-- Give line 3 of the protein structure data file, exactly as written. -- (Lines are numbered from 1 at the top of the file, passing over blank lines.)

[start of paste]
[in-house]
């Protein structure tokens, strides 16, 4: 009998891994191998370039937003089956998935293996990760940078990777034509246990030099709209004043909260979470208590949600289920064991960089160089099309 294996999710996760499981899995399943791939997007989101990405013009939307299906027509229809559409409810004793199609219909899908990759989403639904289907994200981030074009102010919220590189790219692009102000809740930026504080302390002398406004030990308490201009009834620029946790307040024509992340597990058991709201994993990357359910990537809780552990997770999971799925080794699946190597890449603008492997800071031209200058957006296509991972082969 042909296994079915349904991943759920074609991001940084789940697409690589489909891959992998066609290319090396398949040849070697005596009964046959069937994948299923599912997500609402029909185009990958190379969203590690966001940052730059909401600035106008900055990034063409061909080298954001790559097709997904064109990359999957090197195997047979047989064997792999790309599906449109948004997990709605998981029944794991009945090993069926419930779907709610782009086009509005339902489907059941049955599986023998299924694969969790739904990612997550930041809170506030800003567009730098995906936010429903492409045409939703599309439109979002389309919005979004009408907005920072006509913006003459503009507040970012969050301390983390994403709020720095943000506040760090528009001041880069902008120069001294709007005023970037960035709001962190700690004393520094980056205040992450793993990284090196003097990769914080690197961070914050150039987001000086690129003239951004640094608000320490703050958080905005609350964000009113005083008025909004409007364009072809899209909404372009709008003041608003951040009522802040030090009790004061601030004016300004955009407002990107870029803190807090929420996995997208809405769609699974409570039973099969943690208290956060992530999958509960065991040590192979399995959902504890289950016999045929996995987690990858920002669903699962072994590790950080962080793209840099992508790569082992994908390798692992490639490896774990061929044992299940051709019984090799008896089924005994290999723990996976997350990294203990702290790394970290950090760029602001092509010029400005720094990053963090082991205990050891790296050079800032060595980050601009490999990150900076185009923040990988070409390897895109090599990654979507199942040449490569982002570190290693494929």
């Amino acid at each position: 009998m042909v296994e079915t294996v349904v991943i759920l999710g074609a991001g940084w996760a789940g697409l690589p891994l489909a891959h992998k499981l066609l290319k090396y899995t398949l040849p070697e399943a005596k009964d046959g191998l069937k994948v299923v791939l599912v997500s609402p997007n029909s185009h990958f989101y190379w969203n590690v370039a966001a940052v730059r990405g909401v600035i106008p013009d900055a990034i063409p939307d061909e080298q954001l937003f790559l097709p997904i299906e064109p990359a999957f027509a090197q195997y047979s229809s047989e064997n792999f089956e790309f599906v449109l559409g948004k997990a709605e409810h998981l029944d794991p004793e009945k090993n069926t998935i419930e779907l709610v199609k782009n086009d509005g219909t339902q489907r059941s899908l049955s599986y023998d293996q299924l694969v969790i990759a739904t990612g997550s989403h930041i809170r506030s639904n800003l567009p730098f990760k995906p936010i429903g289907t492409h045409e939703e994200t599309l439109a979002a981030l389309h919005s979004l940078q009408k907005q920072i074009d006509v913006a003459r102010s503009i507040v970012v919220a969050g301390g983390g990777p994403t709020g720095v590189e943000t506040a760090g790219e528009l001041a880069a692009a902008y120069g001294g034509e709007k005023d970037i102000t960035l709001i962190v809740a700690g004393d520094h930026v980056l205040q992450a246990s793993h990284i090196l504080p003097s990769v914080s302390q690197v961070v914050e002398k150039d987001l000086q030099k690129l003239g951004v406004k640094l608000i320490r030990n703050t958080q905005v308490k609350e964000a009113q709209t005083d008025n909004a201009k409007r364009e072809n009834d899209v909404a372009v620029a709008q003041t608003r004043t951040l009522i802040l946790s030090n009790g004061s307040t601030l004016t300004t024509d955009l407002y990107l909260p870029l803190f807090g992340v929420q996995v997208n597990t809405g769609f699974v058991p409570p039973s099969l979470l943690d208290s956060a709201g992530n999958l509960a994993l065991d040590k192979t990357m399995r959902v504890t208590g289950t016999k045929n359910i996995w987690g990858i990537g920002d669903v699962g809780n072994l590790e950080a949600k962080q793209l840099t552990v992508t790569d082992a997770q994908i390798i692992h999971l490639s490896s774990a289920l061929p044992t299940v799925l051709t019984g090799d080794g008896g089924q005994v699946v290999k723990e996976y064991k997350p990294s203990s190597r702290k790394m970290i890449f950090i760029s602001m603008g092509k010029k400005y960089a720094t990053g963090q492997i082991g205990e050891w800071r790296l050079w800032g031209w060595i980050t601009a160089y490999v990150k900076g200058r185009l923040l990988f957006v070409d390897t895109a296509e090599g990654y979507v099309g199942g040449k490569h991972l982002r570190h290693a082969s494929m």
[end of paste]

């Amino acid at each position: 009998m042909v296994e079915t294996v349904v991943i759920l999710g074609a991001g940084w996760a789940g697409l690589p891994l489909a891959h992998k499981l066609l290319k090396y899995t398949l040849p070697e399943a005596k009964d046959g191998l069937k994948v299923v791939l599912v997500s609402p997007n029909s185009h990958f989101y190379w969203n590690v370039a966001a940052v730059r990405g909401v600035i106008p013009d900055a990034i063409p939307d061909e080298q954001l937003f790559l097709p997904i299906e064109p990359a999957f027509a090197q195997y047979s229809s047989e064997n792999f089956e790309f599906v449109l559409g948004k997990a709605e409810h998981l029944d794991p004793e009945k090993n069926t998935i419930e779907l709610v199609k782009n086009d509005g219909t339902q489907r059941s899908l049955s599986y023998d293996q299924l694969v969790i990759a739904t990612g997550s989403h930041i809170r506030s639904n800003l567009p730098f990760k995906p936010i429903g289907t492409h045409e939703e994200t599309l439109a979002a981030l389309h919005s979004l940078q009408k907005q920072i074009d006509v913006a003459r102010s503009i507040v970012v919220a969050g301390g983390g990777p994403t709020g720095v590189e943000t506040a760090g790219e528009l001041a880069a692009a902008y120069g001294g034509e709007k005023d970037i102000t960035l709001i962190v809740a700690g004393d520094h930026v980056l205040q992450a246990s793993h990284i090196l504080p003097s990769v914080s302390q690197v961070v914050e002398k150039d987001l000086q030099k690129l003239g951004v406004k640094l608000i320490r030990n703050t958080q905005v308490k609350e964000a009113q709209t005083d008025n909004a201009k409007r364009e072809n009834d899209v909404a372009v620029a709008q003041t608003r004043t951040l009522i802040l946790s030090n009790g004061s307040t601030l004016t300004t024509d955009l407002y990107l909260p870029l803190f807090g992340v929420q996995v997208n597990t809405g769609f699974v058991p409570p039973s099969l979470l943690d208290s956060a709201g992530n999958l509960a994993l065991d040590k192979t990357m399995r959902v504890t208590g289950t016999k045929n359910i996995w987690g990858i990537g920002d669903v699962g809780n072994l590790e950080a949600k962080q793209l840099t552990v992508t790569d082992a997770q994908i390798i692992h999971l490639s490896s774990a289920l061929p044992t299940v799925l051709t019984g090799d080794g008896g089924q005994v699946v290999k723990e996976y064991k997350p990294s203990s190597r702290k790394m970290i890449f950090i760029s602001m603008g092509k010029k400005y960089a720094t990053g963090q492997i082991g205990e050891w800071r790296l050079w800032g031209w060595i980050t601009a160089y490999v990150k900076g200058r185009l923040l990988f957006v070409d390897t895109a296509e090599g990654y979507v099309g199942g040449k490569h991972l982002r570190h290693a082969s494929m």